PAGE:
After decades as a freelancer and independent contractor, people often ask me how I handle loneliness. I like the alone time. The biggest challenge for introverts like me are the extreme social moments: The big conferences, the back-to-back sales or coaching call, and, most universally, the holidays. Not only are you supposed to be a non-stop socialite, but you're expected to be chipper about it.
Whether its the holidays or a long-haul book tour, there are concrete ways to survive, if not thrive as an introvert.
Create specific environments
Control what you can control. If you are throwing the event, then have it at a quieter environment where people don't have to shout to talk. If you are attending, then see if there are other people attending that you already have a connecting with. Susan Cain's book Quiet shares lots of similar insights.
A decade ago, my first book tour took me to several states within a single month. It was wonderful. It wasn't until I came home that I realized how socially burnt out I was. It took me weeks to recover.
For my newest book, Bring Your Worth, I threw a house party at a good friend's place. I did some reading from the book, shared some great conversation, and connected with each and every person there. I made my own environment.
Leave early, leave often
Why are you going to the event in the first place? To connect with others. Connecting with others doesn't actually have a time limit: Staying at a party for an extra hour doesn't guarantee deep conversation. In fact, if you're like me, the quality and engagement goes down when you push yourself to uncomfortable levels.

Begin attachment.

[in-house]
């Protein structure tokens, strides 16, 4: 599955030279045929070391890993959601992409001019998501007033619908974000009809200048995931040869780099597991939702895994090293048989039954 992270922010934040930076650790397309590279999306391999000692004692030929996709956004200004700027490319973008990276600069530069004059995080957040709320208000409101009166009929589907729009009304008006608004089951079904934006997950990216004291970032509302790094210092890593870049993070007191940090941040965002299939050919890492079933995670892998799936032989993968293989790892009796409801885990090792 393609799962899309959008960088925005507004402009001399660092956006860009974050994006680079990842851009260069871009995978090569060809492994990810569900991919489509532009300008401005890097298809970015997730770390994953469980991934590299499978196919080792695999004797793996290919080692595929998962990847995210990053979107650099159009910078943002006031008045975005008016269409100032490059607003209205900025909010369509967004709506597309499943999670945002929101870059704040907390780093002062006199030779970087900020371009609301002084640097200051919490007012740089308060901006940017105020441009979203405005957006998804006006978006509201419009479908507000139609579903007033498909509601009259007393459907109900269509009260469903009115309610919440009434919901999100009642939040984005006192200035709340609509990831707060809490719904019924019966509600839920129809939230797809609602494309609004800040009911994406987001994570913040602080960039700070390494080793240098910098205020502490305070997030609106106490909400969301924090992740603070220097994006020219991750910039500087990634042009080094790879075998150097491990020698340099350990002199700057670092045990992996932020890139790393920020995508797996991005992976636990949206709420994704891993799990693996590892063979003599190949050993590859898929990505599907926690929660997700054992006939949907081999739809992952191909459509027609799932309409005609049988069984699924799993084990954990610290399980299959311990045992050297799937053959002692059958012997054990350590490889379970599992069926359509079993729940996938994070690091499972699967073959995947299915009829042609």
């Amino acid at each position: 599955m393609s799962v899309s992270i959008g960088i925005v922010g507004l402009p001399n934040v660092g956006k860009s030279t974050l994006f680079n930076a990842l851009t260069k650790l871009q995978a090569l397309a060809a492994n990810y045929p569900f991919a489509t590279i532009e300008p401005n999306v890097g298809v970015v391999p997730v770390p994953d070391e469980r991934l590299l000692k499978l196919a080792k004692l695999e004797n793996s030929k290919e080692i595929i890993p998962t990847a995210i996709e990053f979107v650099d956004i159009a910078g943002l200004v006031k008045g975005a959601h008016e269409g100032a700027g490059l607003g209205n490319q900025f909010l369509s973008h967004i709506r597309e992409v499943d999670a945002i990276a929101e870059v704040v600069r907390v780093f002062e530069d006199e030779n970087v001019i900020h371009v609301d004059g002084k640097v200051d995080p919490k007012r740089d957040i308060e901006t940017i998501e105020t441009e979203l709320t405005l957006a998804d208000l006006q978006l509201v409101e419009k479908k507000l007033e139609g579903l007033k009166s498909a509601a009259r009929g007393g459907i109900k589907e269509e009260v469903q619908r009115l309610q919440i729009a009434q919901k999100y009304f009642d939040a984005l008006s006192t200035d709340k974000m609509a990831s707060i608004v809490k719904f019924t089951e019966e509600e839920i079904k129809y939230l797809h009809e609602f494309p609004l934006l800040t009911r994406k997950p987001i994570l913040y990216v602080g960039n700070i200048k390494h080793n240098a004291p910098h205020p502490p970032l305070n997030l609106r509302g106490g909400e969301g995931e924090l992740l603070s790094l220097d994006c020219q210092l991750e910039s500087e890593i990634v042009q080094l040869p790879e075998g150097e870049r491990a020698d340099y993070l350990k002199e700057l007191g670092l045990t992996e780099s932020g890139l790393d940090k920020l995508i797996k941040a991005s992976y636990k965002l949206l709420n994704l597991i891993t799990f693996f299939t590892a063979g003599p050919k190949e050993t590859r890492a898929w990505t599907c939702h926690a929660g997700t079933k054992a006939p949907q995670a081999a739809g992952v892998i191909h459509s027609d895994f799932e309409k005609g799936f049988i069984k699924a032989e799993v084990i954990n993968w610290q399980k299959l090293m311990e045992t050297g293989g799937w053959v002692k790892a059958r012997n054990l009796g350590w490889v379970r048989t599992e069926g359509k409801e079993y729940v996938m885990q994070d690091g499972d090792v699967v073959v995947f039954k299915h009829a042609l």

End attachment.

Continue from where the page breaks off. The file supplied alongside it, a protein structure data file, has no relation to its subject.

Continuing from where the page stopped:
Instead, focus on quality rather than quantity. Plan on staying a half hour, be fully engaged when you're there, and leave on a high note. At one event this year, I talked only with a few people, but each conversation built a relationship that is continuing today. I stayed only for an hour or two. You have to know when to go.
You don't have to live it up, whether it's New Years' Eve in Times Square or an international book tour. What experience do you want to have?
The key here is that even the most expansive, social experiences require social compromise. Times Square means you're out in the cold from the early morning to, well, the early morning. A 30-city book tour means jet lag, bad sleep, and constant movement.
There is no shame in going big and going home. What matters is the impact you make while you're there. I'm already planning on wrapping up my holiday time early -- and, because I'll be fully engaged, no one will likely notice.